We leave windy, arid Falcon State Park in the morning after two weeks of nearly-constant wind and temperatures in the mid-to-high eighties. All in all, it has been a nice stay here and a chance to see some friends and make a few new ones. This is a unique state park: there is an active community here many of whom have been coming here for years and in many cases, decades. There is a rather active social calendar around the recreation center and while that’s not our cup of tea, we do drop in periodically to say hello and pick up a book.
|Sunset over Falcon Lake|
We said goodbye this morning two our Oklahoma friends, Bud (87) and Charlotte (85) who we first met three years ago. Bud, a former trucker and mechanic, helped me with some big problems with the Airstream – and this time helped me (well, he did most of it) fix a faulty switch on a motor that raises the trailer tongue. Last night, we went over at dusk to talk and in the warm Texas evening, a number of couples came by to say goodbye. It was very poignant since with their age, you never know if they’ll be back. They are traveling home with some Vermont honey from our bees – and our hopes to see them again.
Being right on the Mexican border, there are some challenges. First of all, a Mexican phone company, TELCEL, grabs your signal much of the time and phones therefore are pretty unreliable. The radio stations are nearly all Spanish language and the few in English seem to be right-wing talk shows. It’s fifteen miles for decent wifi and 35 miles for decent groceries. Don’t even look for skim milk in a thirty mile radius; Chips and beer and fishing gear, yes.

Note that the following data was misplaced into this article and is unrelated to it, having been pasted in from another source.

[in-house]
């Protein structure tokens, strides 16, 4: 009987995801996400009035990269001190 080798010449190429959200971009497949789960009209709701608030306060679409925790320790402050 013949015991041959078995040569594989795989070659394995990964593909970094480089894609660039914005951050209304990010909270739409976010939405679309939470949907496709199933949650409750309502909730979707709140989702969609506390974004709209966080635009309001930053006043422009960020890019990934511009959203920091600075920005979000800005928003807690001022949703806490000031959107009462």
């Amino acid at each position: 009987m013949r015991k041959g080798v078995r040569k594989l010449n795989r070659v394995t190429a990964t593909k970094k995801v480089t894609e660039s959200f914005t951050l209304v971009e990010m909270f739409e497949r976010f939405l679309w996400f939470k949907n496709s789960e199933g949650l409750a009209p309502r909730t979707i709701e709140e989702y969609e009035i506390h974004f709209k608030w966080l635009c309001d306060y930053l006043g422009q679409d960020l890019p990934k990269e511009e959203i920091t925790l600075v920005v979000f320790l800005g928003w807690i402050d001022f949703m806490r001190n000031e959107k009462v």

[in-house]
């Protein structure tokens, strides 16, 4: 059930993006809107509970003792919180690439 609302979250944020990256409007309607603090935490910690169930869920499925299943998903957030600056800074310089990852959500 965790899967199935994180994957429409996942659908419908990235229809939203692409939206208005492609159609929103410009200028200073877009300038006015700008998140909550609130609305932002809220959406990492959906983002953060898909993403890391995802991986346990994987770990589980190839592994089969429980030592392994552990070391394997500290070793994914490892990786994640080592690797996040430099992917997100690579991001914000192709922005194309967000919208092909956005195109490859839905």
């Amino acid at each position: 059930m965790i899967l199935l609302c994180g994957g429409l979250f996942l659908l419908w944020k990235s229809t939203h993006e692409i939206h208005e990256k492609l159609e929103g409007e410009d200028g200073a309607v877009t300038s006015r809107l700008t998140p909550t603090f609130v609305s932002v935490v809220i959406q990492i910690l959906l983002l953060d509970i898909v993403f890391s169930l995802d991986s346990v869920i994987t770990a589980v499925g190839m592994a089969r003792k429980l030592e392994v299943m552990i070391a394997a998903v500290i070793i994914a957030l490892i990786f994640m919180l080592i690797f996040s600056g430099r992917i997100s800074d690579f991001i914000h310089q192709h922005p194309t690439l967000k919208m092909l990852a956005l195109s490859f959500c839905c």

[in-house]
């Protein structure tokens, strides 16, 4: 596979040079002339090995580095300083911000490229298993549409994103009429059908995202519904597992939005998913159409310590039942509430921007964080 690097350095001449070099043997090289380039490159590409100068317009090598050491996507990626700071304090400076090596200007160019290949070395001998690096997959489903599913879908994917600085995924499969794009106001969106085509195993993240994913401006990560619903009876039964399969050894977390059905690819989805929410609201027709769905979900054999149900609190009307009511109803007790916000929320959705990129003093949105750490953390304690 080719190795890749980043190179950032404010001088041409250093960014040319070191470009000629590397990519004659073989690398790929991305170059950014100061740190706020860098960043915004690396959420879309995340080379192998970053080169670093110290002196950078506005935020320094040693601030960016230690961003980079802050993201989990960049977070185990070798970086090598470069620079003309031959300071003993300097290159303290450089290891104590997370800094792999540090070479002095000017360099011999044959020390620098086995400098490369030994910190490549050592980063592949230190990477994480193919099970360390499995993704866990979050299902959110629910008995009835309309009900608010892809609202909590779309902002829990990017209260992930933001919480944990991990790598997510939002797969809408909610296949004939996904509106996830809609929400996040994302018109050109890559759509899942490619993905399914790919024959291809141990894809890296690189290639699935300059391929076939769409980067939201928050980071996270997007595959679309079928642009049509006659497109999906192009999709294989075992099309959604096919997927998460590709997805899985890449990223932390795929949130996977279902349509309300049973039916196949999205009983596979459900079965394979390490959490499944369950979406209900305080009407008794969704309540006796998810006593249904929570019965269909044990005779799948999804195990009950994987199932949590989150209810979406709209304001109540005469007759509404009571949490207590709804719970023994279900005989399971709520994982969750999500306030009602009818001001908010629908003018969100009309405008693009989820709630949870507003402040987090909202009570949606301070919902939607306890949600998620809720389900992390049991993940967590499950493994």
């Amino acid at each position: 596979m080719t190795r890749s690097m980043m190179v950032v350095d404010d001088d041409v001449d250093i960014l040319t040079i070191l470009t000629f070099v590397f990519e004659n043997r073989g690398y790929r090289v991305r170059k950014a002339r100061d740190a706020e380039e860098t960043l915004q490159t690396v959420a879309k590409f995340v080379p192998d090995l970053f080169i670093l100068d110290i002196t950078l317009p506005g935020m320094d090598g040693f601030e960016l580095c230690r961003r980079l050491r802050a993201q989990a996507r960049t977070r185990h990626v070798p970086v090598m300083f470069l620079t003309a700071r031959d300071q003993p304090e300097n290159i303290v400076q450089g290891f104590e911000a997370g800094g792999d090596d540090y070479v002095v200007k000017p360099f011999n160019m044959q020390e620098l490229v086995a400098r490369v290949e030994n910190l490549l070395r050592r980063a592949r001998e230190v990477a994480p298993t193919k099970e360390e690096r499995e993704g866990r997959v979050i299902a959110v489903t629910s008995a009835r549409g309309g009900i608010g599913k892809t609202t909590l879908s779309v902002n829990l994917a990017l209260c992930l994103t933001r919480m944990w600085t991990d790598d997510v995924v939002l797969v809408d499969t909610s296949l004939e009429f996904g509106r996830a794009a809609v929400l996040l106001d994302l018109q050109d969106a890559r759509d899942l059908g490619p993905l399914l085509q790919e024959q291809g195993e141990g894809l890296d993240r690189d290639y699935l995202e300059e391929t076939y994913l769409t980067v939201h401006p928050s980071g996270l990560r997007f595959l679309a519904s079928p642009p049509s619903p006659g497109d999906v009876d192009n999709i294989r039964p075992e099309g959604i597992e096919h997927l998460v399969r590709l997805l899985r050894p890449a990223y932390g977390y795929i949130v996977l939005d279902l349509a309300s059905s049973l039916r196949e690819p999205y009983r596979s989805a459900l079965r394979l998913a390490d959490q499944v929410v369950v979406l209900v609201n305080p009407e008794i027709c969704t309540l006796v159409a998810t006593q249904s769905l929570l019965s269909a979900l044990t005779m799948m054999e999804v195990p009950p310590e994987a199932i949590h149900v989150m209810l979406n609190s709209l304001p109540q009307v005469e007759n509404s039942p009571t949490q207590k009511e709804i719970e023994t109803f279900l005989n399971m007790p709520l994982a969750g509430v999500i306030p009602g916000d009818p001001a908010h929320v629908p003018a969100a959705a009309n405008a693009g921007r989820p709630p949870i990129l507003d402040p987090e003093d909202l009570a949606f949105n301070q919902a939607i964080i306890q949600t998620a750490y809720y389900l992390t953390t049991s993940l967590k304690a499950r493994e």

And yet, this place grows on you. We are on the western edge of the Central Time Zone so it doesn’t get light until nearly 8 AM. Early morning walks with the dog are cool and filled with bird songs. Roadrunners and rabbits tease the Vizsla with their run, wait, run movements. Double-crested Cormorants fly over in large formations, heading for a day of fishing. Likewise, White Pelicans cruise out to Lake Falcon as we walk along. The breeze is almost always constant and picks up big time during the day.
|Roadrunners drive our Vizsla nuts|
Spring flowers have been popping everywhere and some of the ugliest plants have the prettiest flowers. Butterflies are everywhere but the wind makes it a challenge. Red Admirals come reliably to the orange halves we stick on trees.
|Flower of a Thistle Plant|
We can’t get away from the drug war. Border Patrol vehicles cruise the park and and are common along the highways. A tethered observation ballon often flies to the north of here — sort of an ominous sight in a clear blue sky. But there have been no issues for several years here — even though Mexican drug activity goes on in Roma and Rio Grande City.
But as the Winter Texans like us leave, it’s hard to imagine living here. We’ve had a taste of the temperatures and the constant wind and one can see why siestas are popular. It’s deadly in mid-day. The decrepit homes, mongrel dogs, and trash get to you after a while.
But what a place for birds. I picked up nine new life birds and both Mary and I saw a wonderful array of Texas birds. Just on our little camp road we have Scaled Quail, Northern Bobwhites, Inca Doves, Northern Mockingbirds, Orange-crowned Warblers, Long-billed and Curved-bill Thrashers, Olive Sparrows, Chipping Sparrows, White-Crowned Sparrows, and the ubiquitous Turkey Vultures, Northern Cardinals, and Red-winged Blackbirds.
So, we are trading wind for mosquitoes and returning to another favorite place, Goose Island State Park where Penny has a vet appointment to check her progress and remove the last two stitches. It will be nice to kiss TELCEL goodbye. Never thought AT&T would look so good.